I revisited My Report Card post, someone just looked at it recently. Of course, the reason I re-read it is because, as I said in the post, I need my own advice.
Boy, it’s hard not to just let this become your attitude toward life, isn’t it?
Funny story: back when I was a kid, I got disappointed frequently for awhile, and one day I got it into my head that if I said I hoped for the opposite of what I wanted, then what I actually wanted would happen. It even seemed to work.
But what’s not funny at all is how many of us still think that as grown men and women.
I realize now that my negative thinking was more likely to prevent what I wanted from happening than to allow it, but at the time I had a rather negative view of myself. It wouldn’t be the last time I felt almost like I was cursed.
If you check out Genesis, you’ll find that the original human beings were indeed cursed, but it was for trying to get what they wanted by doing the wrong thing.
The Man was cursed with thorns and thistles and constant work.
The Woman, which to us at least sounds worse, was cursed with painful labor, even though of course, it’s not constant.
As John Eldredge has pointed out in “Wild at Heart.” The curses are more than just what they sound like on the surface.
Men were cursed with futility and failure. Which I think doesn’t mean things like work are futile, or that men will constantly fail, a curse is really a lot more about your perception of what’s happening.
And don’t men feel like their lives are futile a lot of the time? And like they are failing?
So do women of course, but for us it’s even more personal, I think.
It’s not just having kids, it can seem like whatever women do, it ends up being a long and painful process, and one we never really feel ready for.
And of course there’s the part about having desire for, and being ruled by, your husband.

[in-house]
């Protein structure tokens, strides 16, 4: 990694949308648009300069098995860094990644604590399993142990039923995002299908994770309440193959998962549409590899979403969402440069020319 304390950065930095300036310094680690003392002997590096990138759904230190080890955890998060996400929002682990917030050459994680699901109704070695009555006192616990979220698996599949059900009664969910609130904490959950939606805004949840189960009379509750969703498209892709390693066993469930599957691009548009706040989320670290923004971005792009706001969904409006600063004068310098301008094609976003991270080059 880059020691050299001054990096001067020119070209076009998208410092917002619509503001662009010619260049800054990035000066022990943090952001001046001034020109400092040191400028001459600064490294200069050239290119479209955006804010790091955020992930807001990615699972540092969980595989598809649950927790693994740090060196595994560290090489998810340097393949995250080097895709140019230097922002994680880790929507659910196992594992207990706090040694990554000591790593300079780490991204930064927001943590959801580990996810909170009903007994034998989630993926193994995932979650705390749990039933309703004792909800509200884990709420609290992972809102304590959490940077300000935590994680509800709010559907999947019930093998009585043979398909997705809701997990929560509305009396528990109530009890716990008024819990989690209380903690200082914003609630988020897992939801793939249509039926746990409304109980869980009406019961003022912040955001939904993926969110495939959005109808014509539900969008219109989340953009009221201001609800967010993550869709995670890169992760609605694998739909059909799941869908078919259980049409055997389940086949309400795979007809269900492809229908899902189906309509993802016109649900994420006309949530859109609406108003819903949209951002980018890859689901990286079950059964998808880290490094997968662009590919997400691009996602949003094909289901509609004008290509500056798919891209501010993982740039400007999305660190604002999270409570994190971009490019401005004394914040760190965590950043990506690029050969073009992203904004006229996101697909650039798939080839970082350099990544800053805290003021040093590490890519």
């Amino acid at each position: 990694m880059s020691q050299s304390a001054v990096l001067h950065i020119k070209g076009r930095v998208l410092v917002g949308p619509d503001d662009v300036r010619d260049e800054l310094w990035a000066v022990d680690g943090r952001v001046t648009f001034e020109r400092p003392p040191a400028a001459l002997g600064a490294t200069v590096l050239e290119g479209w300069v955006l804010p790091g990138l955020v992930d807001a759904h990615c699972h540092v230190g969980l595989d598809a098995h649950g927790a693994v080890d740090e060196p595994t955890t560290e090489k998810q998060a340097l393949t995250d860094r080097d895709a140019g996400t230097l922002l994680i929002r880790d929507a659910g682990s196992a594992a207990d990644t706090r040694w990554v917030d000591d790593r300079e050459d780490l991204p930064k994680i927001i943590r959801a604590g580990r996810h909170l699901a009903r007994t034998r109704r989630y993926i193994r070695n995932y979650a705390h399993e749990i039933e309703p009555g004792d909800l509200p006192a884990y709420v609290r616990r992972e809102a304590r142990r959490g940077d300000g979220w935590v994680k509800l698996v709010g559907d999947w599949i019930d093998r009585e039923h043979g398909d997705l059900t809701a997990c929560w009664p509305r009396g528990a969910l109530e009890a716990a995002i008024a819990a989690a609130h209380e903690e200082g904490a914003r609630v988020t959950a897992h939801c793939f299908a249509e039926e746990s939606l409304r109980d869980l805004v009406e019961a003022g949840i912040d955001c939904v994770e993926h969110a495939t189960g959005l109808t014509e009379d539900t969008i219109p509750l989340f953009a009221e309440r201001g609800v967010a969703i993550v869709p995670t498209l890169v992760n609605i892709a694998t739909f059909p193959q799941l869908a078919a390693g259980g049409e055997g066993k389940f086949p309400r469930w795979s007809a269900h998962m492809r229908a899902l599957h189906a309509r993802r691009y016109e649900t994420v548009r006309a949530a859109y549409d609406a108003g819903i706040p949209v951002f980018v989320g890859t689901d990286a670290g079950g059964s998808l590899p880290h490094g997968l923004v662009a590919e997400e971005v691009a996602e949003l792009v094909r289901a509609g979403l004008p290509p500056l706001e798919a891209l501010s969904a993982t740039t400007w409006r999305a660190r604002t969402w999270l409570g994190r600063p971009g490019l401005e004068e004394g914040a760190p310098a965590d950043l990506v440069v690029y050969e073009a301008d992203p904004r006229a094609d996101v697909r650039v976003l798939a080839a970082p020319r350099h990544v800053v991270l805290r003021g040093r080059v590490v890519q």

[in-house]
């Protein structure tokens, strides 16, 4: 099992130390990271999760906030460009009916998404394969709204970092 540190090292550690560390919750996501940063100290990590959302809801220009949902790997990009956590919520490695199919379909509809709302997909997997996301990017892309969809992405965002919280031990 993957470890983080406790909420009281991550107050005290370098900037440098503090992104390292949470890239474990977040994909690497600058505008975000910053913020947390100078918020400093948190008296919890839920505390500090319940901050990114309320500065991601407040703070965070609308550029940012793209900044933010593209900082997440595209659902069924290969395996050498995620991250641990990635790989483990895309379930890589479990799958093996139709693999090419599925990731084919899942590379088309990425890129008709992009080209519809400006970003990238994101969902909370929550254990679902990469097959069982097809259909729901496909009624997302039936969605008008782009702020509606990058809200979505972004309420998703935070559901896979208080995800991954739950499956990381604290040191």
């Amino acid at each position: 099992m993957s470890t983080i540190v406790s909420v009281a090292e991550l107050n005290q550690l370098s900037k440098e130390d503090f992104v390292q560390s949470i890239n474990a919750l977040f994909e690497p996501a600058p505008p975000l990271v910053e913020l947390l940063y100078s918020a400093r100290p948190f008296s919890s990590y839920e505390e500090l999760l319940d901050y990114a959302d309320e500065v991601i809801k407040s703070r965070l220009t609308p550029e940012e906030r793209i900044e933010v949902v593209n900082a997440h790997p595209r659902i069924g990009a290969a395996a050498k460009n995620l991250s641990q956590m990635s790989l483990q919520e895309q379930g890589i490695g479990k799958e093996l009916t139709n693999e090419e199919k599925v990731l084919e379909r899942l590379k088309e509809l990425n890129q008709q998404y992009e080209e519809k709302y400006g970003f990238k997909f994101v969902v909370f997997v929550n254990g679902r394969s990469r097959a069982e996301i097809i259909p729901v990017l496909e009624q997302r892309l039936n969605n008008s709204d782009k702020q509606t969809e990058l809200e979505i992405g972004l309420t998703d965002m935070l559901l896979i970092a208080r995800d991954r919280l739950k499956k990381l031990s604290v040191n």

Relationship difficulties, am I right? Not fun.
Women feel like their desires contradict themselves, after all. We want this, but we also want something very different. Ah! Why can’t we be simpler?
Well, where’s the fun in that? But my main point is this all feels like a curse… and it is.
But not completely. Like I said, it’s your perception.
The reason I think that is because Christians like to say Jesus freed us from the curse of Adam and Eve; which is true; but not in the way we think.
At bottom, a curse leads to sorrow and suffering. Jesus was cursed if you can believe it, because the Word says “Cursed is everyone who hangs on a tree.” Which is what a cross is made from. Major suffering.
But Jesus does not free us from having to suffer and know sorrow. He knew plenty himself, and part of the deal of being a Christian is learning to be like Jesus.
I’d venture to say 90% of our problems as Christians come from not understanding what being like Jesus entails. Maybe even more.
I like better the answer I heard from another source, that Jesus’ suffering redeemed our suffering. The thing about a curse is, it never makes your life better. (Read “Ella Enchanted.”) But suffering can ultimately make your life better, if it is in the right hands.
So in a sense, maybe my younger self was right. But now that I know this, I know that my disappointments don’t have to make me bitter, or just plain delusional. (Why do we use delusional as a word to apply to people who believe things are better than they are? IT’s far more often the other way around.)
All that said, will disappointment hurt? YES!!
Does it have to break you? No.
It might, being broken isn’t as bad as being bent. Broken is fixable.
So is bent, but it’s harder, definitely.
But once you’ve cried, or ranted, or whatever you do to feel better; it’s time to pick up the pieces.
Because as bad as I feel, and as much as might want to quit, I’ve come to far to give up now. I’m finishing this thing.
Frankly, I can’t accept defeat because I’ve staked everything on victory.
You can’t quit when you realize what you have to lose.
And looking at the bigger picture, I see that one disappointment is not worth throwing away everything.
In a way, I needed to write this more than any of you needed to read it, because I had to remind myself of all that.
Still, I hope it was helpful to someone else besides me, thank you for reading, and until next time–Natasha.